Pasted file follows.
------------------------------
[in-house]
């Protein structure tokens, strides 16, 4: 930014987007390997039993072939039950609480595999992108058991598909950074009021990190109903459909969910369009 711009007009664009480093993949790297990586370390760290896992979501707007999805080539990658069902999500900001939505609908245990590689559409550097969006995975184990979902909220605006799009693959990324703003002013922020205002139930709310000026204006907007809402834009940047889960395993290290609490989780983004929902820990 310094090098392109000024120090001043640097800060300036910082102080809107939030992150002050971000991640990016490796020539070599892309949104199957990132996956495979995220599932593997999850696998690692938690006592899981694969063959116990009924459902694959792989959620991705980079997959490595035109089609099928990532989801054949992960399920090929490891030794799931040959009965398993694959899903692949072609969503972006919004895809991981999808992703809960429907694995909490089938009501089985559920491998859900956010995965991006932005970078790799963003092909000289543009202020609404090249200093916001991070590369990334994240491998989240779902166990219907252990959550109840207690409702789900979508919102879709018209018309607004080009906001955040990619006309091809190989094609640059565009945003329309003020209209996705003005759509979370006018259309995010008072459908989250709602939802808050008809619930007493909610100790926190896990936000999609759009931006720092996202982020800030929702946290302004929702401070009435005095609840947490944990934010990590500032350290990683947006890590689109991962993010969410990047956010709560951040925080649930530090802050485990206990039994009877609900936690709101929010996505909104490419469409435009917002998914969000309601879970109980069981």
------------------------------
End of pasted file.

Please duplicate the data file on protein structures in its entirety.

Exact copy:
[in-house]
């Protein structure tokens, strides 16, 4: 930014987007390997039993072939039950609480595999992108058991598909950074009021990190109903459909969910369009 711009007009664009480093993949790297990586370390760290896992979501707007999805080539990658069902999500900001939505609908245990590689559409550097969006995975184990979902909220605006799009693959990324703003002013922020205002139930709310000026204006907007809402834009940047889960395993290290609490989780983004929902820990 310094090098392109000024120090001043640097800060300036910082102080809107939030992150002050971000991640990016490796020539070599892309949104199957990132996956495979995220599932593997999850696998690692938690006592899981694969063959116990009924459902694959792989959620991705980079997959490595035109089609099928990532989801054949992960399920090929490891030794799931040959009965398993694959899903692949072609969503972006919004895809991981999808992703809960429907694995909490089938009501089985559920491998859900956010995965991006932005970078790799963003092909000289543009202020609404090249200093916001991070590369990334994240491998989240779902166990219907252990959550109840207690409702789900979508919102879709018209018309607004080009906001955040990619006309091809190989094609640059565009945003329309003020209209996705003005759509979370006018259309995010008072459908989250709602939802808050008809619930007493909610100790926190896990936000999609759009931006720092996202982020800030929702946290302004929702401070009435005095609840947490944990934010990590500032350290990683947006890590689109991962993010969410990047956010709560951040925080649930530090802050485990206990039994009877609900936690709101929010996505909104490419469409435009917002998914969000309601879970109980069981």